Forum for Science, Industry and Business

Sponsored by:     3M 
Search our Site:

 

Silk-based optical waveguides meet biomedical needs

01.09.2009
There is a growing need for biocompatible photonic components for biomedical applications – from in vivo glucose monitoring to detecting harmful viruses or the telltale markers of Alzheimer's. Optical waveguides are of particular interest because of their ability to manipulate and transport light in a controlled manner in a variety of configurations.

In an article featured on the cover of Advanced Materials, researchers at Tufts University and the University of Illinois at Urbana-Champaign demonstrated a new method for fabricating silk-based optical waveguides that are biocompatible, biodegradable and can be readily functionalized with active molecules. The Tufts-UIUC team successfully demonstrated light guiding through this new class of waveguides created by direct ink writing using Bombyx mori silk fibroin inks.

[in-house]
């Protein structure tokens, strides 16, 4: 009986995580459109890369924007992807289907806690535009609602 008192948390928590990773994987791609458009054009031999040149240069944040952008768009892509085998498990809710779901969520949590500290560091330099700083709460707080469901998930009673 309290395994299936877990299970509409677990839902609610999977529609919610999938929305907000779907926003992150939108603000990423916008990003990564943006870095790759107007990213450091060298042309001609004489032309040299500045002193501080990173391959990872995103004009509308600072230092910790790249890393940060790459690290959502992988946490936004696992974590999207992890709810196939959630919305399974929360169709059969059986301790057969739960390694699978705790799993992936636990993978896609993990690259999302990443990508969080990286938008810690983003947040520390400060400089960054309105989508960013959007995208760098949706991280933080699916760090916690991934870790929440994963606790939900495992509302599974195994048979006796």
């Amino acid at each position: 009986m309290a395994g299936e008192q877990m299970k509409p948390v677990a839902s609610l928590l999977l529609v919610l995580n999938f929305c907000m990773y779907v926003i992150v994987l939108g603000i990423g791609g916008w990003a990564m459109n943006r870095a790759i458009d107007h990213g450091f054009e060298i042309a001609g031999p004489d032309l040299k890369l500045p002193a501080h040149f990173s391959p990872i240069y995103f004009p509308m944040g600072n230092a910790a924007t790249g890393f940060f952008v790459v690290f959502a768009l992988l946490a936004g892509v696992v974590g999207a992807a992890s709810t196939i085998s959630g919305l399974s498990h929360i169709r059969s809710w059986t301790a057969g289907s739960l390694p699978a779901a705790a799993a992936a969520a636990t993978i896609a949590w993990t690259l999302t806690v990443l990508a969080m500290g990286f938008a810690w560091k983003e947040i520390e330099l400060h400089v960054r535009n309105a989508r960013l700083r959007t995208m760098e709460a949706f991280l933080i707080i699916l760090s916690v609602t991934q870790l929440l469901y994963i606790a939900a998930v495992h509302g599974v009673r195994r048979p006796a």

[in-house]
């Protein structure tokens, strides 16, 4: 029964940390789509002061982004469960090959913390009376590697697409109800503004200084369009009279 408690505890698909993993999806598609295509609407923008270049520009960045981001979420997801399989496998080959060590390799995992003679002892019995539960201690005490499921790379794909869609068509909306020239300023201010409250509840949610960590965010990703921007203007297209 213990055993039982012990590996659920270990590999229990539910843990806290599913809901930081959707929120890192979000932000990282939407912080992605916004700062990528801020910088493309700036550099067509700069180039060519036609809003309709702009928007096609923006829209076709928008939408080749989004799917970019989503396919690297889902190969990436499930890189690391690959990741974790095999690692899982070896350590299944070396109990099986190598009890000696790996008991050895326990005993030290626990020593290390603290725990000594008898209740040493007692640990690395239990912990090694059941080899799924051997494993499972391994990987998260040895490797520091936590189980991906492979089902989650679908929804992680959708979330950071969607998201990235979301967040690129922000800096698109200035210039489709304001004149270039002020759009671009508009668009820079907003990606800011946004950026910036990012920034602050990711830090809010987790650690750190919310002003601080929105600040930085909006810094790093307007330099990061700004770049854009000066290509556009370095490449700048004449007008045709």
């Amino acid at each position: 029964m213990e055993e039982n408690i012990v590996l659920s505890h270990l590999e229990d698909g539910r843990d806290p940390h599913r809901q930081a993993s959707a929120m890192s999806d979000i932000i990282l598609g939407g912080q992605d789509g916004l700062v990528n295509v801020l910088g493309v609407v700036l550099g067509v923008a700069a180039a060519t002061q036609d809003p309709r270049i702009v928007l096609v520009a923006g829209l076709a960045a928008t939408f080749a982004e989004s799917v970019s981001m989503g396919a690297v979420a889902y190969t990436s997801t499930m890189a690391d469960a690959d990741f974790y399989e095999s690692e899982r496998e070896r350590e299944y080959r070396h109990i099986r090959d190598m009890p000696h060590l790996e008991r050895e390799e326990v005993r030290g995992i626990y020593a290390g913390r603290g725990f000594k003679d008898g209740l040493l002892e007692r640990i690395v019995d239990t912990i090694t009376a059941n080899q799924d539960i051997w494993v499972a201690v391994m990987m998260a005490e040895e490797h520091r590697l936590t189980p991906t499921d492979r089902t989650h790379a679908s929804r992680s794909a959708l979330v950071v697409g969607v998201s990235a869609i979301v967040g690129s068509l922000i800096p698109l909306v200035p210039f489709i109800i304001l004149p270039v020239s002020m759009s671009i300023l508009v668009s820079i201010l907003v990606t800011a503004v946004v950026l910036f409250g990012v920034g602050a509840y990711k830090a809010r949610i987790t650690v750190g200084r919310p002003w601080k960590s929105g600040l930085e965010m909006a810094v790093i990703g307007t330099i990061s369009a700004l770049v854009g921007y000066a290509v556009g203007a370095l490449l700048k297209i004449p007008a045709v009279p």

"In many biomedical applications, waveguides must interface directly with living cells and tissues, requiring the waveguide constituent to be biocompatible. Biodegradability is also desirable," said Tufts' Fiorenzo Omenetto, professor of biomedical engineering in the School of Engineering and professor of physics in the School of Arts and Sciences. "The use of a biocompatible, biodegradable polymer like silk to guide light opens up new opportunities in biologically based modulation and sensing along with an opportunity to integrate light delivery within living tissue."